David A. Plymyer: Police cameras are a tool, not a weapon

As The Sun’s Alison Knezevich reported, a coalition of civil rights groups is raising concerns about police departments — including Baltimore city’s and county’s — that allow officers to review recordings from body-worn cameras prior to writing incident reports, pointing to studies that claim “watching video replays can easily change people’s memories, often subconsciously.” I have no problem with the science cited by the coalition. I do have a problem, however, with the message the group is sending, which is that officers cannot be trusted to use body cameras in a constructive and truth-seeking manner. (Balt. Sun)

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Community needs to come to grips with homicide problem

Like Annapolis Police Chief Scott Baker, we’re hoping for a big turnout for Wednesday’s community meeting at 6:30 p.m. at the Rosalie Mitchell Community Center at 1014 President St. There’s much to talk about, starting with the shooting death of 17-year-old Terry Bosley at President Street on Nov. 18, and moving on to more general questions about what the police and the community can do together about an upswing in lethal violence that has brought seven homicides to the city this year and at least eight shooting incidents to President Street alone in the past three years. (Capital)

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November 28 // Laslo Body: Happy Holidays to Trump voters everywhere

Donald Trump has been president for almost one full year.  To those who voted for him: You must have a lot to be thankful for. Those of us who supported the candidate who lost in the Electoral College have been admonished frequently since then to try to understand your point of view and your grievances. We are told that if only Hillary Clinton had paid more attention to you and your concerns, the election outcome might have been different. (From a Certain Point of View)

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Why does Maryland try so many juvenile offenders as adults?

Despite Baltimore Police Commissioner Kevin Davis’ recent complaint that 90 percent of minors accused of serious crimes see their cases moved from adult court to the juvenile system, the truth is that Maryland juveniles charged with serious crimes are actually far more likely to be tried and sentenced in adult courts than in other states. That’s because in most states only a handful of egregious offenses — murder, rape, aggravated assault, etc. — are deemed serious enough to warrant starting a case against a juvenile in adult court. (Balt. Sun)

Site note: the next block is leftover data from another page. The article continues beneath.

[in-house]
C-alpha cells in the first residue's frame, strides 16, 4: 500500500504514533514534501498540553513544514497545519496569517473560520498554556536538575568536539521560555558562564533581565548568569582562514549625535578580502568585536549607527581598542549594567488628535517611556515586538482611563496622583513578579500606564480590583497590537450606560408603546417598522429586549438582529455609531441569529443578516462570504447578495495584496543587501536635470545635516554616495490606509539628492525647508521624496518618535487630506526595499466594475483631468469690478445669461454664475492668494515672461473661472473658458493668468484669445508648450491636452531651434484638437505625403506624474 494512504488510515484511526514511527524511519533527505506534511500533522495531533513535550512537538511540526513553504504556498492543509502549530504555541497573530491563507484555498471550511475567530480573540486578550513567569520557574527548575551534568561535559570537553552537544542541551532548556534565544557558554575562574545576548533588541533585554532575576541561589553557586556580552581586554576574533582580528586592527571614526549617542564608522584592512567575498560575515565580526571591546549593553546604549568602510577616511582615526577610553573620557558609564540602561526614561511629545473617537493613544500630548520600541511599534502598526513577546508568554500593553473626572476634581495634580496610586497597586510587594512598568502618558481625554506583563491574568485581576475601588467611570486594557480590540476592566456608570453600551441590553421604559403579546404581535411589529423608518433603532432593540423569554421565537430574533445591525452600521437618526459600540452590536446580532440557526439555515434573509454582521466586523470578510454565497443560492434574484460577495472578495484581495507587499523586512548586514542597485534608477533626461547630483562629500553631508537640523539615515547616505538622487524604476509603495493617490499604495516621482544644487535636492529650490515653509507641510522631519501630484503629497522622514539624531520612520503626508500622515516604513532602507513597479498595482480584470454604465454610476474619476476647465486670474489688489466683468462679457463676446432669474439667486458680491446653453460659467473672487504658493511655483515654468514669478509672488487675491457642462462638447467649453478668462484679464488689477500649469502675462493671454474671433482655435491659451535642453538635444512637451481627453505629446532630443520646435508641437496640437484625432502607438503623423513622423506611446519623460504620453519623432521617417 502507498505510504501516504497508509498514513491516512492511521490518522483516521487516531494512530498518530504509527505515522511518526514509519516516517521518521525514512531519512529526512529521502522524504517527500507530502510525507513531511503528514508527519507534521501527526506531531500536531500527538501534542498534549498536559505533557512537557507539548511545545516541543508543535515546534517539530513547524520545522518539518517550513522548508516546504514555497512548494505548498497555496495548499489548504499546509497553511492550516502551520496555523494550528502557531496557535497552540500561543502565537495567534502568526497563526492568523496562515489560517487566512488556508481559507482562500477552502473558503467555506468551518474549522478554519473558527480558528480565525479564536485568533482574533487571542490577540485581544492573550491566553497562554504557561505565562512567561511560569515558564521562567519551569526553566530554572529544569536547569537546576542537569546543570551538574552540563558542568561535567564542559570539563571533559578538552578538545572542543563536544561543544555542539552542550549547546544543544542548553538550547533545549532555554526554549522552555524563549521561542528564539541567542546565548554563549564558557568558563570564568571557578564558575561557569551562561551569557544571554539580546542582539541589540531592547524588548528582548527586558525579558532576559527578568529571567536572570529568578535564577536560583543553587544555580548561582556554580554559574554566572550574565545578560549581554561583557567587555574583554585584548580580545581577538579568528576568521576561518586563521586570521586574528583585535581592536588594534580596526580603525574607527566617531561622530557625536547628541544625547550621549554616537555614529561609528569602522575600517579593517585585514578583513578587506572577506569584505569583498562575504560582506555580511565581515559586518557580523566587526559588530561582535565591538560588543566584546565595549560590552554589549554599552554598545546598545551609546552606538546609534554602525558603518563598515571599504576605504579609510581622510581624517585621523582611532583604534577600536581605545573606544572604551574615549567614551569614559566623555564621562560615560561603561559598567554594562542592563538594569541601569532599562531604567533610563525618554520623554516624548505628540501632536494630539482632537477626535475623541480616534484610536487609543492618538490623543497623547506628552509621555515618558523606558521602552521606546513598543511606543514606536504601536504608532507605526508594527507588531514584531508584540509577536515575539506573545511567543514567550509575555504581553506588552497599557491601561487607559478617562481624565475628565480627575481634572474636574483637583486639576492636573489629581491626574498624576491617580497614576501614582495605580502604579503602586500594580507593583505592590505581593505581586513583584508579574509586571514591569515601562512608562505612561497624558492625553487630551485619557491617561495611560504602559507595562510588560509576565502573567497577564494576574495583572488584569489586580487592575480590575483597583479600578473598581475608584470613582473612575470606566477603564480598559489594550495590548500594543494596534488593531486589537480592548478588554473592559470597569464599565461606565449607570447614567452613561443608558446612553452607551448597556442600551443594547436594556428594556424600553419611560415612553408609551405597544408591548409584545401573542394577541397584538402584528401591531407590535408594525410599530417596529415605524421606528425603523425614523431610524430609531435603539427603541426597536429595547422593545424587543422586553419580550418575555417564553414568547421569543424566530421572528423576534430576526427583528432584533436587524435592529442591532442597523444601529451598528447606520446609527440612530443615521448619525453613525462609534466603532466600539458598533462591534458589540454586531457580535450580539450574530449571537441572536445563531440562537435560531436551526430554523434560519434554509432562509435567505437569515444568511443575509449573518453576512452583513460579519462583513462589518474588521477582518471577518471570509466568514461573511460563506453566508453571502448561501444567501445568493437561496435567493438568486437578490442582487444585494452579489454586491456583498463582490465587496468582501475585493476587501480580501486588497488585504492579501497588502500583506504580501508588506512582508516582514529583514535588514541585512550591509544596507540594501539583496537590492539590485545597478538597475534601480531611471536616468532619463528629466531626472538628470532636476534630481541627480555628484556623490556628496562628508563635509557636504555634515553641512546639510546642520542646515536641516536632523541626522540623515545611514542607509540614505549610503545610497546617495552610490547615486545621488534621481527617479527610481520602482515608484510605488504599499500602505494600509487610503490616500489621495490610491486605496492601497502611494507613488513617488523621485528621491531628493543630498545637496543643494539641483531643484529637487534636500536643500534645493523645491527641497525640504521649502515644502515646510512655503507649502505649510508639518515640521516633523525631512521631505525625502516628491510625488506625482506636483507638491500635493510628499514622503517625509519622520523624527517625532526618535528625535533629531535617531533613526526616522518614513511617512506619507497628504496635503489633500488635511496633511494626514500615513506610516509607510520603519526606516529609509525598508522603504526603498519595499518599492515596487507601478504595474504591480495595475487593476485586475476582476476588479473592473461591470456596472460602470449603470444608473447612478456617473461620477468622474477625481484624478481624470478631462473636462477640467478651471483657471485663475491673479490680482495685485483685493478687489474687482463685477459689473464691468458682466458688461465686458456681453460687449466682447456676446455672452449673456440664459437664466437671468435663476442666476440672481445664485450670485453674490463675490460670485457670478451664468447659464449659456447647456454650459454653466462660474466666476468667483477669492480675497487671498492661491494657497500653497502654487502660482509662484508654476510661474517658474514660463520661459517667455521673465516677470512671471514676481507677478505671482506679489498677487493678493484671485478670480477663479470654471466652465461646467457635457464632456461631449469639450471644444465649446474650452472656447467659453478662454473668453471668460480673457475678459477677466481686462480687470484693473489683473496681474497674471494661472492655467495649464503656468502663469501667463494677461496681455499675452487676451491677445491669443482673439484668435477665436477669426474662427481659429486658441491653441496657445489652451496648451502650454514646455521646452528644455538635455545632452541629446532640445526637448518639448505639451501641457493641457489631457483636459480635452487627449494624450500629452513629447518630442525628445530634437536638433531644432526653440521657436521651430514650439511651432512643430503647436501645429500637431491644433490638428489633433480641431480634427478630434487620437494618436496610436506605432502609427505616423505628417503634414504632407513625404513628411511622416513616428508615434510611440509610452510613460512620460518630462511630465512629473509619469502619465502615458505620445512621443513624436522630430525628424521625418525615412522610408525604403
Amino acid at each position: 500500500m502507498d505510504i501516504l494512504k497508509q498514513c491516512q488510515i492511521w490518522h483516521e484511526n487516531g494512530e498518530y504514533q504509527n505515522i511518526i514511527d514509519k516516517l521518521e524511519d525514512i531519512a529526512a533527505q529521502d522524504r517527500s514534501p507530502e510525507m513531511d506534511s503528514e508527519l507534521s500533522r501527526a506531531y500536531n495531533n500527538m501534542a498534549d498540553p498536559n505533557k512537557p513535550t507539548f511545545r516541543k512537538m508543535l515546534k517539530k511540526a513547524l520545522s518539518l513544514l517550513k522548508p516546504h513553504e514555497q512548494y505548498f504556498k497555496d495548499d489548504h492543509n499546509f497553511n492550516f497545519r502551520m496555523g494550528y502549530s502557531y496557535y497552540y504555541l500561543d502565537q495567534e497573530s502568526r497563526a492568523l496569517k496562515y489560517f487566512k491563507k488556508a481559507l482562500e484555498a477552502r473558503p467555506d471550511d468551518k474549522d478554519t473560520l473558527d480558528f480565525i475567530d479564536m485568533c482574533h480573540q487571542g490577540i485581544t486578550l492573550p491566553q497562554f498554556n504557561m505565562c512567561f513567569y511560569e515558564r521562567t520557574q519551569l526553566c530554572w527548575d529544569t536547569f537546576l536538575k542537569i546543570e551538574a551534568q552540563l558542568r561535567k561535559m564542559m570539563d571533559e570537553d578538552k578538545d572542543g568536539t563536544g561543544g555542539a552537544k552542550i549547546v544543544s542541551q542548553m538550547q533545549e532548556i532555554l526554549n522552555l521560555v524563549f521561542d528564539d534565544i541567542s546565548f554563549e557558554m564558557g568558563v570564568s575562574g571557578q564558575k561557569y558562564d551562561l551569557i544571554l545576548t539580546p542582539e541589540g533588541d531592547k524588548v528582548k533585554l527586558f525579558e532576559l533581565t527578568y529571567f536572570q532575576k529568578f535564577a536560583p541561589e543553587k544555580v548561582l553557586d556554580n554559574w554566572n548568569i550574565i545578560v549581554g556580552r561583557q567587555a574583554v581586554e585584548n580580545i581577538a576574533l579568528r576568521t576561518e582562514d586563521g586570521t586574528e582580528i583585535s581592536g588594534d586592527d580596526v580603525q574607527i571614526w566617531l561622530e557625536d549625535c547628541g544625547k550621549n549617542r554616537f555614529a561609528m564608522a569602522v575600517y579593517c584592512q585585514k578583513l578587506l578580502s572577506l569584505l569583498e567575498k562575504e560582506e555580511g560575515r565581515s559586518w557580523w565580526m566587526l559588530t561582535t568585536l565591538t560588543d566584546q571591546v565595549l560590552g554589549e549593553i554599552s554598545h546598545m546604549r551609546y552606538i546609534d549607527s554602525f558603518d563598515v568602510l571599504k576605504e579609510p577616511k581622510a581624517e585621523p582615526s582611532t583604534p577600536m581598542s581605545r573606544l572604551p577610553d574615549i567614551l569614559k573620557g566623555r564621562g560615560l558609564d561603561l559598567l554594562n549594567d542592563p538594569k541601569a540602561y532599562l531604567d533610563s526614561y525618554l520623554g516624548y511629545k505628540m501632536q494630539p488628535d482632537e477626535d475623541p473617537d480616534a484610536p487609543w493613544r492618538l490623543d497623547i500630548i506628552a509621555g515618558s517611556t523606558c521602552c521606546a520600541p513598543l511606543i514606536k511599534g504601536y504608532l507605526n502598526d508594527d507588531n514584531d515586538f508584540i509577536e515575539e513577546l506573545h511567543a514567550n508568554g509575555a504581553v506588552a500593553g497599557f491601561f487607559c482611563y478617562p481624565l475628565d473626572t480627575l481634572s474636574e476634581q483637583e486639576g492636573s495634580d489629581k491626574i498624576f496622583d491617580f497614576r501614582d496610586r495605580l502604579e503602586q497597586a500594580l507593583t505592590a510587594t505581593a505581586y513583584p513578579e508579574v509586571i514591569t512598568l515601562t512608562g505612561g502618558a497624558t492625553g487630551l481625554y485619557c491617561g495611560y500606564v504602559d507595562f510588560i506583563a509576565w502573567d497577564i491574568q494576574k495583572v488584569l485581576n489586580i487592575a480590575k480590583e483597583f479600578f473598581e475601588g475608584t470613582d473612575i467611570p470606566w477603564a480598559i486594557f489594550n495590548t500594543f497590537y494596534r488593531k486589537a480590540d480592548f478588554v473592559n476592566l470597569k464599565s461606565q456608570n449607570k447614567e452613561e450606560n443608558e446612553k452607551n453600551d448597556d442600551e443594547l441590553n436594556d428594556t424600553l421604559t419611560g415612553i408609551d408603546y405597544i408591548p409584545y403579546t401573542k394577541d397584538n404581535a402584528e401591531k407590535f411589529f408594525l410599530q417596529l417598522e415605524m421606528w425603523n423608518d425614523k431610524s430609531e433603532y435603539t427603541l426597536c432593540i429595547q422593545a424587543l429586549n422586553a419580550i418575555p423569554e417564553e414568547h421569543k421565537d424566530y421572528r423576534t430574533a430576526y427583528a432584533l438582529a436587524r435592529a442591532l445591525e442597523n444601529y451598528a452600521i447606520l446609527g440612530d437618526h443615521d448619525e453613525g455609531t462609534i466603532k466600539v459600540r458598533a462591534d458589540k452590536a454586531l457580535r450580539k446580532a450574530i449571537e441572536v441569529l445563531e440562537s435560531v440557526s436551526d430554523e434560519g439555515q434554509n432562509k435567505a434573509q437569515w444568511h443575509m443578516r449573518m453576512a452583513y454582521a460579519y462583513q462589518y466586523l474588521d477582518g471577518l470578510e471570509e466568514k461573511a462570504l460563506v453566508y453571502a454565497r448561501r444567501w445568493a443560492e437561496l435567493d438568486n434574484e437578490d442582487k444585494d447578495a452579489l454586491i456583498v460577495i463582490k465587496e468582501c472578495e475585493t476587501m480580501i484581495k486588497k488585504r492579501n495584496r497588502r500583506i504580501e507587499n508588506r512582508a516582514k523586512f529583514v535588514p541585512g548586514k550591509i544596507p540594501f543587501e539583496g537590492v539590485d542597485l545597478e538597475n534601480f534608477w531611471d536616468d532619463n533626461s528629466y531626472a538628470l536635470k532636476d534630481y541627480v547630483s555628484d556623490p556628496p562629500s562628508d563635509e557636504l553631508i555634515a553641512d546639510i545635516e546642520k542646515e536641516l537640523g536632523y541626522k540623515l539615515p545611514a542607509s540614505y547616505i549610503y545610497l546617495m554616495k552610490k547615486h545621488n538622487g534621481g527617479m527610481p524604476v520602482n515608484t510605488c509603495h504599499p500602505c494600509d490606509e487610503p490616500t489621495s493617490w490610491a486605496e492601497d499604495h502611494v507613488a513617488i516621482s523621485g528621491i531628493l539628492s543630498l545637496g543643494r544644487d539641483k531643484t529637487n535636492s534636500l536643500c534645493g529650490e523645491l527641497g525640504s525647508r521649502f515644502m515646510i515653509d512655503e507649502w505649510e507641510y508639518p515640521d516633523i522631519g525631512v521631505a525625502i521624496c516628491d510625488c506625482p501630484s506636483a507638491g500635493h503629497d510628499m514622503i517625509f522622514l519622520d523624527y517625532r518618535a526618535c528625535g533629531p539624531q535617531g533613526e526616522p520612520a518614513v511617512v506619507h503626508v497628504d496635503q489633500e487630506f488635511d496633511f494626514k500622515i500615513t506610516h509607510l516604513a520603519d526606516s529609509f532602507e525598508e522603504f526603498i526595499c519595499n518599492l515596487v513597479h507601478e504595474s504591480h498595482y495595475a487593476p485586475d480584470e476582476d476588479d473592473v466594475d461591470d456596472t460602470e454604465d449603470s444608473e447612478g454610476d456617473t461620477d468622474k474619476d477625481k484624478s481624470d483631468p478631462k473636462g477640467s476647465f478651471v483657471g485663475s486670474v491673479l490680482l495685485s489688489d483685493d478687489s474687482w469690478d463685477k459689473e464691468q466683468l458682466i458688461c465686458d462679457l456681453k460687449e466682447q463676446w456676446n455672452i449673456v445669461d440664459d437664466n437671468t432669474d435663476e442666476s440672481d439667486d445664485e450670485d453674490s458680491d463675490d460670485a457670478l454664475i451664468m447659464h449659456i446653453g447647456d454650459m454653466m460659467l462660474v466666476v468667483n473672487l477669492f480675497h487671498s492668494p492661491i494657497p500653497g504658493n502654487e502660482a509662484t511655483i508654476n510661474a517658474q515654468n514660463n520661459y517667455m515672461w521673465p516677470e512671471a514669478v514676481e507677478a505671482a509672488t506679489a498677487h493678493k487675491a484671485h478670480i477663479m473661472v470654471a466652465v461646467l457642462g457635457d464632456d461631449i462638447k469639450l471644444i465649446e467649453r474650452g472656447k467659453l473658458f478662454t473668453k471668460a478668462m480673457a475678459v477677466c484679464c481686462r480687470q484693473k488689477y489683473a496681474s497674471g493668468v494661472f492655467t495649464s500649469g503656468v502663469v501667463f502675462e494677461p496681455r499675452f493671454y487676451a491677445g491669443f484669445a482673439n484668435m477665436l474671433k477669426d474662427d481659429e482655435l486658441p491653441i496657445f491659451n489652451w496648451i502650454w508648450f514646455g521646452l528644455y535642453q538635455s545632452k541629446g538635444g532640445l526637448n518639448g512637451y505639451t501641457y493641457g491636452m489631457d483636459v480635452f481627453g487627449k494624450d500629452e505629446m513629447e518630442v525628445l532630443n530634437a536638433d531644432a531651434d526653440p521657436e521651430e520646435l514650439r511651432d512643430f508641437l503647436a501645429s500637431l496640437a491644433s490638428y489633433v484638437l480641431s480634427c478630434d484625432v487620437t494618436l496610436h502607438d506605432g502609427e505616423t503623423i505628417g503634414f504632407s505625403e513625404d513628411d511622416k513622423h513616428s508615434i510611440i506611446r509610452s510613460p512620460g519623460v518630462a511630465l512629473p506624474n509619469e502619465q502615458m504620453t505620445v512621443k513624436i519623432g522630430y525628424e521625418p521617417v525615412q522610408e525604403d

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What justice for Freddie Gray would look like now

Police Commissioner Kevin Davis’ decision to bow to the inevitable and dismiss charges against the last police officer who faced possible discipline as a result of Freddie Gray’s death means that justice, as many people in this city see it, will never be done. Gray was perfectly healthy the morning he was chased by officers and arrested for no particularly good reason, and an hour later, he was lying in the back of a police van with catastrophic injuries to his neck. (Balt. Sun)

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Philip Wegmann: Liberty University should uninvite Ray Rice and Tomi Lahren

While Jesus Christ hung out with tax collectors, prostitutes, and sinners of all stripes, the son of God never invited the unrepentant to minister to the impressionable. The clergy at the helm of Liberty University are not so cautious. The evangelical college aims at educating new Christian disciples. Apparently, that task requires bringing a wife beater and a pro-abortion narcissist on campus. The Liberty Office of Spiritual Development announced Monday that former Baltimore Ravens running back Ray Rice and current firebrand Tomi Lahren will speak at convocation. (Examiner)

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November 27 // State needs a balanced approach to beer law reform

When Dec. 5 rolls around, take a moment and have a celebratory drink — maybe a nice Maryland-made beer. That will be the day America marks the real end of the worst social engineering experiment in modern history, Prohibition. You might take it a step further and look for a spot on Ritchie Highway to have a snort in honor of Gov. Albert Ritchie, a leader of the “wets” who eventually ended this historic mistake. This is relevant now because Comptroller Peter Franchot is pushing his 12-point “Reform on Tap Act of 2018” to fix what he calls antiquated laws stifling the growth of microbreweries in Maryland. (Capital)

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John Mathwin: Discarded in the Potomac: Bottles and cans, golf balls and boats

The Potomac River islands downstream of President Trump’s golf course (on the Virginia side) and Seneca Creek (on the Maryland side) are home to a wonderful variety of wildlife. Beavers, muskrats, raccoons, foxes and deer are regulars. My grandson once saw an otter here. There are more types of birds than I can list, but they include eagles, ospreys, several types of herons, egrets, mergansers, cormorants, hawks and owls, including screech owls. Sometimes wild turkeys visit. A couple of years ago, an enormous flock of snow geese rested here for a couple of hours before pushing south. The river holds carp, smallmouth bass, bluegills, suckers and channel catfish. There also is an astounding amount and variety of trash. (Wash. Post)

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